Tonight I walked among the tigers. Okay, tigers don’t hang out in packs, but wildebeest do, so maybe it’s them I walk among.
After heavy rainfall on my local high street, a teeming, lawless main road, I had to negotiate a muddy verge in rush hour in the semi-dark. On one side, a shallow ditch thick with watery sludge. On the other, a herd of impatient motorbikes funnelling through a narrow path which only I occupied.
Forget about sidewalks, footpaths or pavements. It was just cars at my right arm and hell on my left. And at my heels the roaring bikes waiting to gobble me up.
Luckily I had a stick and an umbrella. I held one in each hand to mark out my territory and walked on fearlessly.
What makes our drivers in such a hurry? Though the traffic was almost at a standstill, every gap had to be filled, wherever it was, making sure no human being on foot could pass.
Welcome to the challenges of an Indian city!
Crossing this seething road was another obstacle. Ever since I have had to walk with a stick, I’ve been better armed than most. But don’t expect to see zebra crossings, blinking Walk-Don’t-Walk lights or any of the considerate street furniture that aims to please the pedestrian in the west.
No. We who walk on the street here walk on the wild side. We are the lowest of the low. We are the highway’s much maligned ‘untouchable’ classes – dangerous touchable in fact. In this street-dog-eat-street-dog world, we are the mangy beast whose time has come. We have no rights. We have no recourse. And, wow, are we vulnerable!
…I have been walking such roads on and off for years and I have never seen an accident. I have ridden a bicycle when I was able to, and only once witnessed a – minor – collision.
So in this survivalist world, in an over-populated and under-infrastructured country, the herd mentality that does what the man in front does, that forges onwards guided only by the presence of another occupant of the space ahead, reigns supreme. Here they go, never quite trampling anyone, rarely buffeting or bumping or bruising, even, though you expect to see such knocks and crashes wherever you look.
Not long back, I read that in the UK and US, experiments were made with a view to cutting down accident rates, specifically at major crossroads. When, after much resistance, the Americans began replacing traffic lights with roundabouts – a feature of modern highway design that had somehow escaped them – the outcome was remarkable. Traffic slowed down. Accidents were reduced. And there were fewer polluting emissions because there was less stopping and starting. A healthier traffic moved with the flow.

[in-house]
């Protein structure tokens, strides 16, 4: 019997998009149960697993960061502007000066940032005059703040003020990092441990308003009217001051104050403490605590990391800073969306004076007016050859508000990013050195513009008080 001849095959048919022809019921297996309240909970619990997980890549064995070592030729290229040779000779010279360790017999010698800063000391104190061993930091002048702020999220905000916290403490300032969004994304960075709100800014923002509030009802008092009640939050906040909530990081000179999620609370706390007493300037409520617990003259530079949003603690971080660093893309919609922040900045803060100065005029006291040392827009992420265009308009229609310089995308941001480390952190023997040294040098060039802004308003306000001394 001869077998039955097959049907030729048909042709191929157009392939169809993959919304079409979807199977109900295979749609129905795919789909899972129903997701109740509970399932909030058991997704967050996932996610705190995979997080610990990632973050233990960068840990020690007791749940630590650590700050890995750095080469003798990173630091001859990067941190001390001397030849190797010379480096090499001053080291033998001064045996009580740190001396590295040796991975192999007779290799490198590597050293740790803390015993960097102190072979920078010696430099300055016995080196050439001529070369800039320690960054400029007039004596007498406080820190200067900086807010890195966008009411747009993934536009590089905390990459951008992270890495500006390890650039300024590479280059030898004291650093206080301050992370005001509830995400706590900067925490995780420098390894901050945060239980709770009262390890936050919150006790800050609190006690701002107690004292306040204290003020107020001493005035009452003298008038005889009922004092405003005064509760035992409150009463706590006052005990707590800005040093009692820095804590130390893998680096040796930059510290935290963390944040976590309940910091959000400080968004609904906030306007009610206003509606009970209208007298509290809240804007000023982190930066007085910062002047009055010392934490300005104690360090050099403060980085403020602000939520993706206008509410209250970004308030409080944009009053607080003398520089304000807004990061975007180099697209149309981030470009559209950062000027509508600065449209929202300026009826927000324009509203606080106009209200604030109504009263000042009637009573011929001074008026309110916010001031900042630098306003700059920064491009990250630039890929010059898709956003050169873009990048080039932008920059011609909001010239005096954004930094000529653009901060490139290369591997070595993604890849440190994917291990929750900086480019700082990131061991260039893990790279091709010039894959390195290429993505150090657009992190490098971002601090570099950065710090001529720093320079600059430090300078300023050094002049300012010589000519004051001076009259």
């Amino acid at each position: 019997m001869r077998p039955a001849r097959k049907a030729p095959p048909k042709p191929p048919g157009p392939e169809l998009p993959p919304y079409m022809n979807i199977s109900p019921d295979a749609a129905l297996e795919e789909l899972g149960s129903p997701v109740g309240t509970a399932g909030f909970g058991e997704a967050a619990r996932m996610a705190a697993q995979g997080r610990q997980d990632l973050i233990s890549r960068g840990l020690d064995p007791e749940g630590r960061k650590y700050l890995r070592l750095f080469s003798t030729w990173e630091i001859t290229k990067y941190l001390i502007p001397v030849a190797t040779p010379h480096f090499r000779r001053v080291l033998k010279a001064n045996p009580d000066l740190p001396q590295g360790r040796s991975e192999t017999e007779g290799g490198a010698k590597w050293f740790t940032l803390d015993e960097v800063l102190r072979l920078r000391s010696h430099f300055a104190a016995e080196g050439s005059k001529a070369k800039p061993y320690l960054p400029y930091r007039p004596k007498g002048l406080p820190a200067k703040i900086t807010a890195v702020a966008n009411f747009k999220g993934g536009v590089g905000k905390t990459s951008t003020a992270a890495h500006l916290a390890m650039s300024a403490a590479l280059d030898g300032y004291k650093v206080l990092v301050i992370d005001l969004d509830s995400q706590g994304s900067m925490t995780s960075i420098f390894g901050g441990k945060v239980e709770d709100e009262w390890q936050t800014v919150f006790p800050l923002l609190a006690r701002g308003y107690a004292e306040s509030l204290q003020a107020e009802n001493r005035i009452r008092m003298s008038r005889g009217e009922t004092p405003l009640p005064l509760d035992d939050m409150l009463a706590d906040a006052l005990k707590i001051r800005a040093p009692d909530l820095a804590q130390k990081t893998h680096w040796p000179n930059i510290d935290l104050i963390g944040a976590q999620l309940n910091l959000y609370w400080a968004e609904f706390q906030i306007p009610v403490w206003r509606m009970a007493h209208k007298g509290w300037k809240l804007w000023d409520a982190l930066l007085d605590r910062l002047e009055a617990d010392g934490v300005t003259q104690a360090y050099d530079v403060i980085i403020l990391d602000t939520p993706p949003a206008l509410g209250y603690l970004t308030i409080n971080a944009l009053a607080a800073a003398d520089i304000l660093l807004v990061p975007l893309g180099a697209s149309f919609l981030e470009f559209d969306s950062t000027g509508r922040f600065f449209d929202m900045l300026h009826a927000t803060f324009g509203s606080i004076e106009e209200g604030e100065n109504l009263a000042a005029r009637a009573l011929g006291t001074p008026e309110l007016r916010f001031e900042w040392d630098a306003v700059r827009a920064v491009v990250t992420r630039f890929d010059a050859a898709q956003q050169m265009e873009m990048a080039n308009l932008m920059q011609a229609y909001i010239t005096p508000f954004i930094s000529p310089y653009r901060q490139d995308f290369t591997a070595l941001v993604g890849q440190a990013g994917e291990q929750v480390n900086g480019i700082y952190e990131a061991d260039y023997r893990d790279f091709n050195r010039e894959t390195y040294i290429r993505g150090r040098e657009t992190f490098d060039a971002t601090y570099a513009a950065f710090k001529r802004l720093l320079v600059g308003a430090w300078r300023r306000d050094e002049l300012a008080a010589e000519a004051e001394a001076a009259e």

More interesting is what happened to a small town called Poynton, in England…
A busy through-road between two cities completely divided the locals down the middle, impeding their ability to move freely around town and creating tension in everyone. Action was taken at a major crossroads in the centre of town where there was an unprecedented amount of accidents.
They took away the traffic lights and pedestrian crossings altogether and changed the nature of the cramped and cluttered crossroads to double mini-roundabouts marked only by different patterns on the road’s surface (something they call roundels). They then replaced their raised pavement kerbs with a variety of flat, coloured tiles, posted a few planters and removed every street sign in sight.
With all signage gone, a miracle happened.
Cars slowed down. Drivers began looking at people instead of road signs. The town’s communal senses revived and the accident rates plummeted. Everything turned quieter and gentler.
What they discovered was that perhaps, after all, human beings are not designed to bucket around at top speed, guided only by their obedience to lights, laws and instructions from a highway code. Left to their own devices, people relate to people. They see them, respect their rights to occupy the same space and respond – as one herding buffalo might to another – to the laws of the natural life.
The scheme was called ‘shared space’ – something that some of us may relate to in a different context.
What does that tell us about the shared space of India’s poorly designed roads?
Essentially, that although pedestrians here appear to receive none of the consideration shown them by drivers in the UK and the US, and the roads appear at times to be a massed onslaught of impatient animals, traffic still moves, bikes flow and people survive.
For someone who walks a lot, it does feel like I’m surrounded by stampeding wildebeest, but it’s slow for a stampede and the creatures do seem to find a way to avoid you. In spite of all appearances, and certainly without any of the courtesy of the British public in the Poynton example, I am still given the right to occupy my space, even when I am squeezed to within an inch on both sides.
So while I might at times long for a more Poynton-like walking environment, my urban herd experiences do have one interesting advantage: they are just another way in which existence forces me into the present moment – meditation on the hop (in my case, almost literally).